Slow Food Marin is committed to Clean, Fair Food for Everyone- How does that relate to our oceans and seafood? We will watch the important documentary, "The End of the Line," which has been called: "The inconvenient truth about the impact of overfishing on the world's oceans," by The Economist. And discuss with local experts what is really happening and what we might be able to do to help.
What should we be eating from the ocean? Aquatic resources that for thousands of years seemed inexhaustible have in the past century come under severe strain from environmental degradation and overfishing, raising the possibility that some of our most popular seafood species could be hunted to extinction. “The End of the Line” shows a graphic and compelling picture of what is happening to our surrounding oceans- and this is a local and historical San Francisco Bay issue!
Before the 7 pm film screening, Fish co-owner and activist Kenny Belov will host us and introduce his mission to help all of us be better informed about the state of the ocean, the seafood we harvest from it, and what we all can do to make a difference. http://focb.org/index.html
After the screening, we will discuss with two local fish luminaries, Kirk Lombard from ForageSF and Dane Klinger, Marine Biologist and Ph.D candidate at Stanford University, their take on the situation from an academic and “on the water” view. Rebecca Kraft of Slow Food Marin and Ms. Butterbeans Cooking School, will moderate. http://www.msbutterbeans.com/
You can just come for the screening at 7 pm for $10 or join us at a long table together in Fish Restaurant at 5:30 pm for a special menu prepared for us- trout dip appetizer, small organic green salad with a house made vinaigrette, and a Saigon salmon slider which including the cost for the movie totals $35. At 7 pm we will come into Fish’s new event space, right next door, to watch this eye-opening film and have a discussion together.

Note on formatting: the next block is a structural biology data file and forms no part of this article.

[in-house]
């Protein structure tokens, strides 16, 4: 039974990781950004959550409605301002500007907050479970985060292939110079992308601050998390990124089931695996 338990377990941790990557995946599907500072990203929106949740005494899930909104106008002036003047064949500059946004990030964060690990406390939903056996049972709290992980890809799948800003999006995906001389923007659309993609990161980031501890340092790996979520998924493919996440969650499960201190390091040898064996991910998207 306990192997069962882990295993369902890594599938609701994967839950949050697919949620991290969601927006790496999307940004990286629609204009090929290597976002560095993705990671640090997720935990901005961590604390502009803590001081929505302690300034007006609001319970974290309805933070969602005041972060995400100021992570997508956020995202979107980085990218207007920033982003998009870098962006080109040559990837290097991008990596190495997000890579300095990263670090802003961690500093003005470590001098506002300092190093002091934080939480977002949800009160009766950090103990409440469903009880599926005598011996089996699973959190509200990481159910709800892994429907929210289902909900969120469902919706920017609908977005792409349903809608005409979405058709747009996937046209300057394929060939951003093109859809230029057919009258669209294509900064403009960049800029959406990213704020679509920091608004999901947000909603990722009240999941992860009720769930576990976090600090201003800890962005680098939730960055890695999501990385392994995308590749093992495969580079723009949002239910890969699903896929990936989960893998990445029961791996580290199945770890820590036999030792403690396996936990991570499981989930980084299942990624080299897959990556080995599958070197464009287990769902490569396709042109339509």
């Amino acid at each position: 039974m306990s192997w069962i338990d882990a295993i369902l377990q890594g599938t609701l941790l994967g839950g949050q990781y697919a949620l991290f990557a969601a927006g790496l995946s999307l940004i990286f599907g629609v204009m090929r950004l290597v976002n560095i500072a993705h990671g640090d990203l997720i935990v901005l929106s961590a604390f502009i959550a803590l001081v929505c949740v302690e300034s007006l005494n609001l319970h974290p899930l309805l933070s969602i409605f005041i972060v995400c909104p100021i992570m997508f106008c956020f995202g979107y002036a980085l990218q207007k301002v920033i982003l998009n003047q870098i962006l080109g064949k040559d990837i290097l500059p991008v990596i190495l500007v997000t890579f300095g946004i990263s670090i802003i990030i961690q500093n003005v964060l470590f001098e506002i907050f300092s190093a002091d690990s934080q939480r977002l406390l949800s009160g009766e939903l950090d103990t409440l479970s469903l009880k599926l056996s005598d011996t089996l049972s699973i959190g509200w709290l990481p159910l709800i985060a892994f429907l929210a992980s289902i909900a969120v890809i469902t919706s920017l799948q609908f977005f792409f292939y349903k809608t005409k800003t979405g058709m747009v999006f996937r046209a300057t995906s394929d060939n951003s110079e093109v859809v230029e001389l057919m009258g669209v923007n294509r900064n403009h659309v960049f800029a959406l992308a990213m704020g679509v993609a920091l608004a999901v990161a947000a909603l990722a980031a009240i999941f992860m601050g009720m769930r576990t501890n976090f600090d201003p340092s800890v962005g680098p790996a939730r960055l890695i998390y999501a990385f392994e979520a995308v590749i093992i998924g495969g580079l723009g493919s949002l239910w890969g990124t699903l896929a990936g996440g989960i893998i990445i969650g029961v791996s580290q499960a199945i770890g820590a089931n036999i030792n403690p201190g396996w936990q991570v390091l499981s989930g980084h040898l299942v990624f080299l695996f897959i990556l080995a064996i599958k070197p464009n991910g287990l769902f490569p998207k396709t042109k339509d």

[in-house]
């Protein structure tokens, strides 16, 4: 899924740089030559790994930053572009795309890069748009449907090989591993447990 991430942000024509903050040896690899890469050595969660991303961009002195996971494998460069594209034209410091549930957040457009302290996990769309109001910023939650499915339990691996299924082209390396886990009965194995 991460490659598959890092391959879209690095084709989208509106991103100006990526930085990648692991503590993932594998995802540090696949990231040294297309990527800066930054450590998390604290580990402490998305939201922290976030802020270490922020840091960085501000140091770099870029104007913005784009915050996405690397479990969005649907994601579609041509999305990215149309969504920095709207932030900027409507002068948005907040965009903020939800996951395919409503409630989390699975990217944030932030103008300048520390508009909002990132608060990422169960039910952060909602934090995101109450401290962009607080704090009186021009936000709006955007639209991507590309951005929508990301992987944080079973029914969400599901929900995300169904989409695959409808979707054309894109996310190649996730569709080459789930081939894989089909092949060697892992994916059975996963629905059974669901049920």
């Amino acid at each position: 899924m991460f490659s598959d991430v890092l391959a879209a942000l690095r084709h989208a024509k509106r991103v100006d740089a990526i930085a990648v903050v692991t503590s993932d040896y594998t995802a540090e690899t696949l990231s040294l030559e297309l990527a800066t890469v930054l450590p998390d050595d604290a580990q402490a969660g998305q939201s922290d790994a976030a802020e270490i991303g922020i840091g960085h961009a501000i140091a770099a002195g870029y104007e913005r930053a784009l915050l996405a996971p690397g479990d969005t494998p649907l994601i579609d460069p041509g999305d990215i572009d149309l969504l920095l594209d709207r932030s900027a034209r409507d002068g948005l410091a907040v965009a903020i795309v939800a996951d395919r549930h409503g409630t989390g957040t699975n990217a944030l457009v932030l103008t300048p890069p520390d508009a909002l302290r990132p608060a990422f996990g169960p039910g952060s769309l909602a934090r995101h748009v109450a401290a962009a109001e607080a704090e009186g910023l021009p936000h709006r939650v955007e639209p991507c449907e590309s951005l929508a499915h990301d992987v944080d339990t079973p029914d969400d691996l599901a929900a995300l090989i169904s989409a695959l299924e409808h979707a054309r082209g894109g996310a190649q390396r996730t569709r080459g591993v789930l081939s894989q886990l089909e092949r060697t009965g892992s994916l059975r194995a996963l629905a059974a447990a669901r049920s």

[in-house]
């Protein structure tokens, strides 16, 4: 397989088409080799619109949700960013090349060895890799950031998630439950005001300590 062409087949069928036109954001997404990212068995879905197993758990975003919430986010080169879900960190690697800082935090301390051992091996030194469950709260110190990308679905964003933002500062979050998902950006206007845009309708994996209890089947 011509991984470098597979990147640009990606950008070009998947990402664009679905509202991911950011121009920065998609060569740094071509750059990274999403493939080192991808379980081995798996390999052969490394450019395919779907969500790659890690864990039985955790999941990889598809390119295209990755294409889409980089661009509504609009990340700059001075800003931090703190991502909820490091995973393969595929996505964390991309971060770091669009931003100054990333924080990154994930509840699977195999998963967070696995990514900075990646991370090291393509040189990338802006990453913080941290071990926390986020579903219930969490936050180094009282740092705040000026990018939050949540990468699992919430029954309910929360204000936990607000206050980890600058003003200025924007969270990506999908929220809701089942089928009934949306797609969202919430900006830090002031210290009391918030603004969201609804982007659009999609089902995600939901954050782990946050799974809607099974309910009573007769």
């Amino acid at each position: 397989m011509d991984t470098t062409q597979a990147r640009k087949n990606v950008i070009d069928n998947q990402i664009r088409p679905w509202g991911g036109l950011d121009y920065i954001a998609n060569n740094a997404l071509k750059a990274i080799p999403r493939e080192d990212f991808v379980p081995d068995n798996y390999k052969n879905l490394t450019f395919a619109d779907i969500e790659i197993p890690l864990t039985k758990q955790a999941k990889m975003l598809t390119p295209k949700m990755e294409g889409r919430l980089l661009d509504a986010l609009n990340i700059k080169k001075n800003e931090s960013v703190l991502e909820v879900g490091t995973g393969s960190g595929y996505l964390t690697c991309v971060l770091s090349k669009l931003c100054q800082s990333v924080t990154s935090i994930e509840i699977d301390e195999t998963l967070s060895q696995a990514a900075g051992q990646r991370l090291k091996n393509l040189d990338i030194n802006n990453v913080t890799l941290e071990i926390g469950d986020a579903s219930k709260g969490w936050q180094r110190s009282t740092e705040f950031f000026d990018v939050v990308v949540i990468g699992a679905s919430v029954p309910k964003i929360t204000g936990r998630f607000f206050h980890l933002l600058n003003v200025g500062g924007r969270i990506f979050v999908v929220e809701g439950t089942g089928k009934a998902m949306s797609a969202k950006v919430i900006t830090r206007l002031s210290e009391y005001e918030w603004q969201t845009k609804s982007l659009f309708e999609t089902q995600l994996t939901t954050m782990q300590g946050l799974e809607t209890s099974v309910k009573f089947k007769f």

Make your reservations at: http://slowfoodendoftheline.eventbrite.com
From SFWEEKLY's April cover story, "Go Fish," “local seafood-foraging guru Kirk Lombard is very serious about eating local fish. His ForageSF tours invariably include an exhortation to support the commercial fisheries of San Francisco and Northern California, including some that are frowned on by Monterey Bay Aquarium Seafood Watch. Lombard is part of a group of local fish experts who insist, contrary to the recommendations of some environmental activists, that the best way to save the oceans is by sourcing your seafood close to home.” See a video of Kirk, catching a cod from a storm drain!
Dane Klinger is a Ph.D. student in Stanford’s Emmett Interdisciplinary Program in Environmental Resources. His research examines ecological, economic, and policy components of aquaculture, fisheries, and the global seafood trade that can increase seafood production while improving or maintaining marine ecosystem services and functioning. Before coming to Stanford, Dane was a Research Associate at the Blue Ocean Institute, where he led Blue Ocean’s fisheries and aquaculture research. He holds B.A. and M.S. degrees in Environmental Studies and Policy, respectively, from Bard College and was a graduate guest student at Woods Hole Oceanographic Institution.
FISH is located at 350 Harbor Drive in Sausalito, CA. For more information about the film, go to http://endoftheline.com/